25 countries now ban e-cigs, says World Health Organization

old map of the world - Boston Public Library 900x540E-cigarettes are banned by about one in eight of the globe’s nations, according to the World Health Organization (WHO).

While 25 countries prohibit them altogether, a further 18 regulate them as tobacco products, and 12 treat them as medical products, says the international body in its 2015 Report on the Global Tobacco Epidemic.

Analysing regulation of e-cigarettes and related technologies, which WHO terms “electronic nicotine delivery devices” (ENDS, or ENNDS for non-nicotine versions), the WHO also says that:

  • 17 include them in national legislation on smoke-free environments.
  • 13 cover e-cigarettes with national laws on advertising, promotion and sponsorship.
  • Nine require health warnings.


Very broadly, the WHO figures seem to back up those given earlier in the year by researchers at the Institute for Global Tobacco Control at the Bloomberg School of Public Health, Johns Hopkins University, Baltimore, Maryland.

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    They found that 70 out of 102 large countries have some form of e-cigarette regulation, and tend to control the products using existing laws relating to tobacco or nicotine.

    What This Means: There are notable differences between the WHO and Johns Hopkins data, but these likely arise largely from the range of countries studied (the WHO’s membership of 194 nations includes virtually every one on Earth, while the university looked only at bigger countries).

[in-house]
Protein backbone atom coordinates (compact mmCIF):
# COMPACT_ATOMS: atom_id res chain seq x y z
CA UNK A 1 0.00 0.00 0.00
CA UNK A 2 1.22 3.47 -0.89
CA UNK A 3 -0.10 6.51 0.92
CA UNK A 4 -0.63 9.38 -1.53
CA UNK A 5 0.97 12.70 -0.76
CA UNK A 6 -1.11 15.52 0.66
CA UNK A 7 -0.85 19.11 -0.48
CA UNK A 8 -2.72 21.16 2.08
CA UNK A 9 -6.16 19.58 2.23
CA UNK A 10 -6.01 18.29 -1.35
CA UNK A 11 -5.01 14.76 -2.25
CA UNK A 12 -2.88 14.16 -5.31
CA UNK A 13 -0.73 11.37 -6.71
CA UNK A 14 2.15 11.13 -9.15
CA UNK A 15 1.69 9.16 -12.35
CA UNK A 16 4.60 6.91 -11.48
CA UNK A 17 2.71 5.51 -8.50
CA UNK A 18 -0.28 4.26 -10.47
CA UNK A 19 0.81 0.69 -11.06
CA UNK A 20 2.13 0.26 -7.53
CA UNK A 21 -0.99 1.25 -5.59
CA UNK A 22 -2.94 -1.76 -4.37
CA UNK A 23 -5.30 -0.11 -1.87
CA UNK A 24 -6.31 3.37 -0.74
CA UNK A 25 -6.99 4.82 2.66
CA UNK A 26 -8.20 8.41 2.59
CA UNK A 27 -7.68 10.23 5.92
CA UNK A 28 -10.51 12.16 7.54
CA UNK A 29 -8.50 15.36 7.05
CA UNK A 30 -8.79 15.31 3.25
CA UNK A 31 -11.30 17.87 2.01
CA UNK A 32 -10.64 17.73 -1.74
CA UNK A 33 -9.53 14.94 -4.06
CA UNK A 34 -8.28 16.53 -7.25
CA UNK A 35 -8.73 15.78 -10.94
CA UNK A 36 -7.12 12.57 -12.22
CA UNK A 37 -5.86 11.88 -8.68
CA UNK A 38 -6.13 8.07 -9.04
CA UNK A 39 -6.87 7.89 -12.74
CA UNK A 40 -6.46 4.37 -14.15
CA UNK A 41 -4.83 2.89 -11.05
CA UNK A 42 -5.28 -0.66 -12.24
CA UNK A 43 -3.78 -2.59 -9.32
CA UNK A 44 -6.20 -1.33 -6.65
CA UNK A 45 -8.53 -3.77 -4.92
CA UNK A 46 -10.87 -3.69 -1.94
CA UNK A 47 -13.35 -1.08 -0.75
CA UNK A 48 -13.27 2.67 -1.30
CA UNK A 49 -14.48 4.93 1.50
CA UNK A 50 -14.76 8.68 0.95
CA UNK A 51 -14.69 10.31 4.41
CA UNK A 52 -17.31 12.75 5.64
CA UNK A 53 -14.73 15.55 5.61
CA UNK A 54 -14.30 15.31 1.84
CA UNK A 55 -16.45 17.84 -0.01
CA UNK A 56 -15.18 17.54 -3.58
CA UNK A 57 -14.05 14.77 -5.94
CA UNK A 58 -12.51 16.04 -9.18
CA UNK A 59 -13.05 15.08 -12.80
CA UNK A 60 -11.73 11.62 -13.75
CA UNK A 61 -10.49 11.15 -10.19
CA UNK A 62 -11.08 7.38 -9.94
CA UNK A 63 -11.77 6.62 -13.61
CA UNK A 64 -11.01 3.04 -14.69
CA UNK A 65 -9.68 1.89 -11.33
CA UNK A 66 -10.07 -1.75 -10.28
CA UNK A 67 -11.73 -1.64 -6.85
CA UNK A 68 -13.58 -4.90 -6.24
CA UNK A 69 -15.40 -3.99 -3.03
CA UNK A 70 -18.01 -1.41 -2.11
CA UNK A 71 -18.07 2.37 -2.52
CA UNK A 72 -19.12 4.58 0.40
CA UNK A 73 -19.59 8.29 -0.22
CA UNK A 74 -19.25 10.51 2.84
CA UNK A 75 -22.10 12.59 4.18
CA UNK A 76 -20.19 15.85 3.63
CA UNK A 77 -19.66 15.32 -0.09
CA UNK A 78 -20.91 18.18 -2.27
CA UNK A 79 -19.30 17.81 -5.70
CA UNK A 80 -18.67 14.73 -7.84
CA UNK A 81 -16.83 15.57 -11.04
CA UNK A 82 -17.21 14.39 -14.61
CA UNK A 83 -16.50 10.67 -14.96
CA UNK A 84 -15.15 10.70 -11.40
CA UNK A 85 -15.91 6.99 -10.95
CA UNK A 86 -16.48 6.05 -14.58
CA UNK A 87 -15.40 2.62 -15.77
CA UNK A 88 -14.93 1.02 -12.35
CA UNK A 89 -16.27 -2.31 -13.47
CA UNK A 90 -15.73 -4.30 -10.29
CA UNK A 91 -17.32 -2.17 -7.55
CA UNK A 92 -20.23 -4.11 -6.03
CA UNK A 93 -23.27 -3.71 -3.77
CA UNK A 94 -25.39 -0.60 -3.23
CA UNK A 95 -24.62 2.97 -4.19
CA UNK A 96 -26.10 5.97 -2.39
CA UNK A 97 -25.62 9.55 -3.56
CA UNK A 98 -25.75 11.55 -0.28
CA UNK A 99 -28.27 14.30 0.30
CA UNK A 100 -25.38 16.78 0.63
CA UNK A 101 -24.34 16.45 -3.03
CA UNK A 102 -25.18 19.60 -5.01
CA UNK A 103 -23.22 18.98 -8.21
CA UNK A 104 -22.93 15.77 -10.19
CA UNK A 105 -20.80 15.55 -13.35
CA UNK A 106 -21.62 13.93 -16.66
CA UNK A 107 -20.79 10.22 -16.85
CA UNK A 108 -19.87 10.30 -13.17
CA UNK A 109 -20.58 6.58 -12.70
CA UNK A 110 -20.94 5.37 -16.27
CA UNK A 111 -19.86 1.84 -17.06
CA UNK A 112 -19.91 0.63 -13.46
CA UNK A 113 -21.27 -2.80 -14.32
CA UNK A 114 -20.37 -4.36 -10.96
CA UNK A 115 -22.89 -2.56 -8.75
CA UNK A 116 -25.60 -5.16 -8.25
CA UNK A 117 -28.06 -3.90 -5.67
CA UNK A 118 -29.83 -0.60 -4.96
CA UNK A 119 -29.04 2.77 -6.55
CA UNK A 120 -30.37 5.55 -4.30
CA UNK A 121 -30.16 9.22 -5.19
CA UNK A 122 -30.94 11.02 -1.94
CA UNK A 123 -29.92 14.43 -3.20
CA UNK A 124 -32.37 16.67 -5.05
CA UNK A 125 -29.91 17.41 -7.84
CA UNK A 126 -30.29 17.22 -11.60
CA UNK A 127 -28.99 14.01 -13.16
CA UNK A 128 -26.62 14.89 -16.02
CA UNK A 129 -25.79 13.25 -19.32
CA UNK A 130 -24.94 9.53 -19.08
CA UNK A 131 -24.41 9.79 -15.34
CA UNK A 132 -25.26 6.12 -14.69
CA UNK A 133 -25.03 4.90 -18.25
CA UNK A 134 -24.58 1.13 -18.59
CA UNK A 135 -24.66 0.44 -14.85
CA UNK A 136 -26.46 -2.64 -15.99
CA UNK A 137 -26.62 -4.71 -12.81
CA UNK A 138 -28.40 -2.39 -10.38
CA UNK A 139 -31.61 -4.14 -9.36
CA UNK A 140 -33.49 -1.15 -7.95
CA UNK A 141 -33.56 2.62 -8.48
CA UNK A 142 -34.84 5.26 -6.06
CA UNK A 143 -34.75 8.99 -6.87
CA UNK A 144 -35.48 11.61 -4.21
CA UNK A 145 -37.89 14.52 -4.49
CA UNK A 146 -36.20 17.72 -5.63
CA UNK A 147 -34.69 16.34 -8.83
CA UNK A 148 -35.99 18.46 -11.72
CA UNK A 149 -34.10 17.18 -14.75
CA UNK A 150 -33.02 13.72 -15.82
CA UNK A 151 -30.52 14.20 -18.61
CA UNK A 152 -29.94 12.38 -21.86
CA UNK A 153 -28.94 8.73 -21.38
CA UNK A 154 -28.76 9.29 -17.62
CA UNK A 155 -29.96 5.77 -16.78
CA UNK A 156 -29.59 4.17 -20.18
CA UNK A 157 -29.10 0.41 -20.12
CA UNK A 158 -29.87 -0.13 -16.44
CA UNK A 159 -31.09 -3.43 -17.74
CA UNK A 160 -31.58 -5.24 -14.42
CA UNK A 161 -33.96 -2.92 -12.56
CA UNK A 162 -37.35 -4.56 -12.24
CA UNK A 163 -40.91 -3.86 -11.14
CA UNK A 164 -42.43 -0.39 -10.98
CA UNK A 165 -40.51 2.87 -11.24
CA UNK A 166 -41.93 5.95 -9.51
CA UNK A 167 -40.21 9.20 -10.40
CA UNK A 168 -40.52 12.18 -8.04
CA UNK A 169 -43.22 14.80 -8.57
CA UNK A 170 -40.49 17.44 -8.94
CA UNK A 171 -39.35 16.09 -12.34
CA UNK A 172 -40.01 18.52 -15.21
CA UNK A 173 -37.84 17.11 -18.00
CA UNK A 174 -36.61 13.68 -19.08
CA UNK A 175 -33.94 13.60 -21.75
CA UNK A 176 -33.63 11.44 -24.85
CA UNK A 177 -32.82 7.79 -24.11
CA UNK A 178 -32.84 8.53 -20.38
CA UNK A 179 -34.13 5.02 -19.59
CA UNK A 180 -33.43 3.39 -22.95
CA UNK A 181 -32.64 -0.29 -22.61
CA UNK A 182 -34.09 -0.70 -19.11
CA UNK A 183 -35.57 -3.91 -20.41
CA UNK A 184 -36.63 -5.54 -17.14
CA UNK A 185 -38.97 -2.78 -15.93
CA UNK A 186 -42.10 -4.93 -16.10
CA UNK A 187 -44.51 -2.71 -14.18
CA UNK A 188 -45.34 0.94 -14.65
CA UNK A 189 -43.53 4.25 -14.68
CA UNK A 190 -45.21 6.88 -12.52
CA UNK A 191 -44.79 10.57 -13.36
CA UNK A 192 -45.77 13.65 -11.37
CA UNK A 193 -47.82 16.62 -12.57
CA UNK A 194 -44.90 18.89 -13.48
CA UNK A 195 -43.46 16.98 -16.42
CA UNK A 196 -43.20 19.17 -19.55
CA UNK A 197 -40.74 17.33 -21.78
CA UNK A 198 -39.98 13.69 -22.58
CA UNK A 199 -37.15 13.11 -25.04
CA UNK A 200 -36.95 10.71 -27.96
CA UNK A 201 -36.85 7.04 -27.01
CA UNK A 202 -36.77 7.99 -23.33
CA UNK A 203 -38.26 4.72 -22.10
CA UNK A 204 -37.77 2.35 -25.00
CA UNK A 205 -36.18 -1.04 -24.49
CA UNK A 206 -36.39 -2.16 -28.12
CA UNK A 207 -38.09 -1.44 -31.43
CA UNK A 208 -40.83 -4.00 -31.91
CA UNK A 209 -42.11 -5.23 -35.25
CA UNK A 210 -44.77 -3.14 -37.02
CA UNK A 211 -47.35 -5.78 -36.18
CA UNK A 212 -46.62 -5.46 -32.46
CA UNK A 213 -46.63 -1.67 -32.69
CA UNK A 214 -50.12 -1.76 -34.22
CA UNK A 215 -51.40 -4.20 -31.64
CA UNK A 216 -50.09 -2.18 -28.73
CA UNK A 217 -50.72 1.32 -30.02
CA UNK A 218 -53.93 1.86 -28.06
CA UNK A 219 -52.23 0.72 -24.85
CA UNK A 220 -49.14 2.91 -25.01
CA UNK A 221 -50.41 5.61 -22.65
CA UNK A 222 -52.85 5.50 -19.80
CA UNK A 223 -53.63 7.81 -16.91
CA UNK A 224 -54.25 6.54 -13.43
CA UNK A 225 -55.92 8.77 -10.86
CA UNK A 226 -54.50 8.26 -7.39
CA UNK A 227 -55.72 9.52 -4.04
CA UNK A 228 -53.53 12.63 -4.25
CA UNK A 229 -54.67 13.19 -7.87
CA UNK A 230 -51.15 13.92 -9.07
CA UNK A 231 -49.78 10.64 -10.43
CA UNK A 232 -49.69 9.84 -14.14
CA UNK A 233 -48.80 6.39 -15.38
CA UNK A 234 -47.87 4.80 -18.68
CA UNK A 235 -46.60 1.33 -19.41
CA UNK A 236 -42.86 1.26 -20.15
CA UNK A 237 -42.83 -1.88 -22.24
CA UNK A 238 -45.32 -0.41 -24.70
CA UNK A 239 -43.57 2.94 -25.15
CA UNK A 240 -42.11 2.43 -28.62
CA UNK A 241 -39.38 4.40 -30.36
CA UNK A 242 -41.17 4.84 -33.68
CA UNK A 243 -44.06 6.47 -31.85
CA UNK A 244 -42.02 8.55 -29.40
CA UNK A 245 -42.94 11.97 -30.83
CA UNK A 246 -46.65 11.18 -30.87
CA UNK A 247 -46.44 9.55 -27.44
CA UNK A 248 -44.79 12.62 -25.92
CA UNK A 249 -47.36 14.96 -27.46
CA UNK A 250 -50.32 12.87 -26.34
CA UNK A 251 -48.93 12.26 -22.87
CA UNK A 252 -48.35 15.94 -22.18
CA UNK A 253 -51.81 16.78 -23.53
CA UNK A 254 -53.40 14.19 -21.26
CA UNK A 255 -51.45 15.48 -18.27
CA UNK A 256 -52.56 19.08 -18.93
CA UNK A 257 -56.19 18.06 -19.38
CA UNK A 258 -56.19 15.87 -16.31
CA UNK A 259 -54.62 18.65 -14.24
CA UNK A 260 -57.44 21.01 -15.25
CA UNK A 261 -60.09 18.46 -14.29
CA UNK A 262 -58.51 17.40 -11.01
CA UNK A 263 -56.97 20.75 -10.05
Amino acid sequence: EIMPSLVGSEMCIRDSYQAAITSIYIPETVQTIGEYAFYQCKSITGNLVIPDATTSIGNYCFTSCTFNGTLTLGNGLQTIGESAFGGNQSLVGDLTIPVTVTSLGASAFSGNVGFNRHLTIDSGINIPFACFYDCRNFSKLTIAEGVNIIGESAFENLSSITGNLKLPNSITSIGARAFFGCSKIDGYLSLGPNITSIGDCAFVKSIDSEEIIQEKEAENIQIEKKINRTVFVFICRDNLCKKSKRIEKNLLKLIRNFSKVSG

It’s also worth noting that none of these figures include regional or local regulation, which – as we’re seeing in the U.S. particularly – can add up to a framework that’s not only every bit as restrictive as national law, but more complex too.

    In any case, the precise numbers aren’t all that important. While the proportion of outright bans may be a gloomy reminder for the industry, the big takeaway from both the WHO and Johns Hopkins numbers is, surely, the reliance on tobacco models for e-cig regulation.

    – Barnaby Page ECigIntelligence staff

    Photo: Boston Public Library

    Barnaby Page

    Editorial director
    Before joining ECigIntelligence in early 2014 as one of its first employees, Barnaby had a 30-year career as a reporter and editor for newspapers, magazines and online services, working in Canada, the US and the Middle East as well as his current British location. He has edited publications covering fields including technology and the advertising industry, and was launch editor of the first large daily online news service in the British regional media. Barnaby also writes on classical music and film for a number of publications. Barnaby manages the editorial and reporting teams and works closely with the analyst teams, to ensure that all content meets high standards of quality and relevance. He also writes for the site occasionally, mostly on science-related issues, and is a member of the Association of British Science Writers.

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